Dr. Polka came to Weaverville in 1952 after deciding to leave a busy medical practice in Milwaukee upon the death of his friend and colleague who died at the age of 47 from a heart attack.
He liked telling of his first trip to Weaverville in a January snowstorm when someone in a red pickup truck stopped to help him put chains on. He never discovered who that person was but fell in love with the snow-covered mountains and small community.
Later that year he married Barbara Pope of Stockton and was responsible for introducing fellow physician and college football buddy, the late Dr. Robert Breeden, to Weaverville. Breeden liked it so much he also stayed. The two were joined in practice for many years at their clinic on Taylor Street.
Dr. Polka retired from practice in 1989 after a career that sometimes took him to unusual places, including the Trinity Alps Wilderness Area where he attended to various types of medical emergencies over the years, whether by helicopter or on horseback. There were other times when the emergencies attended to did not even involve people, but rather horses, dogs, cats, goats and once an owl.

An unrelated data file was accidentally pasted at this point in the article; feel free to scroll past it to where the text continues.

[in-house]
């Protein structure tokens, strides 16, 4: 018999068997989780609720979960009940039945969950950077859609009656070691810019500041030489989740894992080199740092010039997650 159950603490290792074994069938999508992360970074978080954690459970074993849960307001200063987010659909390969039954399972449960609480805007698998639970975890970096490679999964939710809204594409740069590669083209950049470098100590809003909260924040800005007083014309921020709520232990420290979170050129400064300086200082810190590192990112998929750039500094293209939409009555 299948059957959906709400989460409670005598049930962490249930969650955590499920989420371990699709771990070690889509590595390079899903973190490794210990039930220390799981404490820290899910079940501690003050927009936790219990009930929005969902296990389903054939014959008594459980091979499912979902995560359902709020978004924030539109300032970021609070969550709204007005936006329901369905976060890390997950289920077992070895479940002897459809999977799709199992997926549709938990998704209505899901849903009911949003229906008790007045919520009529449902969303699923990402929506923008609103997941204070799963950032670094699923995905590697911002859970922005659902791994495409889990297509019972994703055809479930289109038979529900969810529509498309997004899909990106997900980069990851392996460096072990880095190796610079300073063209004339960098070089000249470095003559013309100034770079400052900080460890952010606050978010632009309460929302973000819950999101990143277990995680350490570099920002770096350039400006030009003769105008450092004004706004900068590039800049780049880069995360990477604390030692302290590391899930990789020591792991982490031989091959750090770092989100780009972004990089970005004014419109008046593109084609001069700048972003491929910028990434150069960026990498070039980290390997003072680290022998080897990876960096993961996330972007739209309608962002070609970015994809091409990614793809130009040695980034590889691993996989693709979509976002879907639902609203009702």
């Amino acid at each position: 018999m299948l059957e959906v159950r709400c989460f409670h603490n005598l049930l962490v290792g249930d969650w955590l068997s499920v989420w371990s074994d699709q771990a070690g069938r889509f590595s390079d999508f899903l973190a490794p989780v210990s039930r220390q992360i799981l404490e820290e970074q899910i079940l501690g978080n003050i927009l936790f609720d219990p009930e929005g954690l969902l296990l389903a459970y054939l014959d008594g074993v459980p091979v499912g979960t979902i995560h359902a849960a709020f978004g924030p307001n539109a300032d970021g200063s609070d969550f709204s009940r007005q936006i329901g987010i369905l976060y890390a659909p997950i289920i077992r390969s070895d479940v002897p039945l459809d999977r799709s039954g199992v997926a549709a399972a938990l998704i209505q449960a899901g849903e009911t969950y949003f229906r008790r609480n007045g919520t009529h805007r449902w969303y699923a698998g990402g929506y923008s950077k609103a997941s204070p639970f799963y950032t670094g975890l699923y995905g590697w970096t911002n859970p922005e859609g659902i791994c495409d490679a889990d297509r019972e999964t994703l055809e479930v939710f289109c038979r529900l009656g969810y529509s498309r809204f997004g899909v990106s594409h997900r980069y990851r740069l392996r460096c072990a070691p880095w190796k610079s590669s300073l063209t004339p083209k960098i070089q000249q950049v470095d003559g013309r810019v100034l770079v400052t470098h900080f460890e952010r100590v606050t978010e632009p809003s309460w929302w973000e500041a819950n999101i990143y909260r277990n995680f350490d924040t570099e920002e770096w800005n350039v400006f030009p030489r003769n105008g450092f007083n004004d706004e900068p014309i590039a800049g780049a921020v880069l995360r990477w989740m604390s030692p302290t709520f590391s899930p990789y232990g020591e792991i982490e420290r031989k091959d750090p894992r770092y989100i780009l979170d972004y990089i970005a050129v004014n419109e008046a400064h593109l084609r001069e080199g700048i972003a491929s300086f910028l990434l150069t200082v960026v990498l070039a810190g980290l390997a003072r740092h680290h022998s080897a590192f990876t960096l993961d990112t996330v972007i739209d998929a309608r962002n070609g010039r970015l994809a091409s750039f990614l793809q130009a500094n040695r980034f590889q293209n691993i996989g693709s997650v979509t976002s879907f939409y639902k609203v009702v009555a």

Barbara June Polka 1920 – 2015:
Barbara June Polka passed away peacefully from bladder cancer Feb. 12, 2015. She was four months shy of her 95th birthday.
Barbara is survived by her three children Sandi Polka, Melanie Polka Reagan, and Michael John Polka (Stephanie Polka); four grandchildren Capt. Matthew McClary (Capt. Jenifer McClary US Army), Dr. Megan Moran (Major Ben Moran USAF), Dallas Reagan and Kirk Polka; as well as three great-grandchildren Emily Grace and Mark Daniel Moran, and Madison Rae McClary; and sister Norma Sublett of West Sacramento.
Barbara June Pope was born on a ranch near Franklin, Calif., June 11, 1920, to Harold and Katherine Pope. Barbara was the great-granddaughter of Thomas Jefferson Pope, an early pioneer who settled in Lodi in the 1850s. She graduated from Lodi Union High School, Class of 1938. Barbara attended College of the Pacific (University of the Pacific) in Stockton where her love of theater began. Barbara was a founding member of the Pacific Players on campus. Also, at UOP she first met Michael George Polka.
June 15, 1951, she, and “Dr. Mike” got married. The couple chose Weaverville as the ideal place to set up a medical practice and raise children. Barbara and Mike moved to Weaverville in 1952 and enjoyed 57 years together before Dr. Mike died April 15, 2010.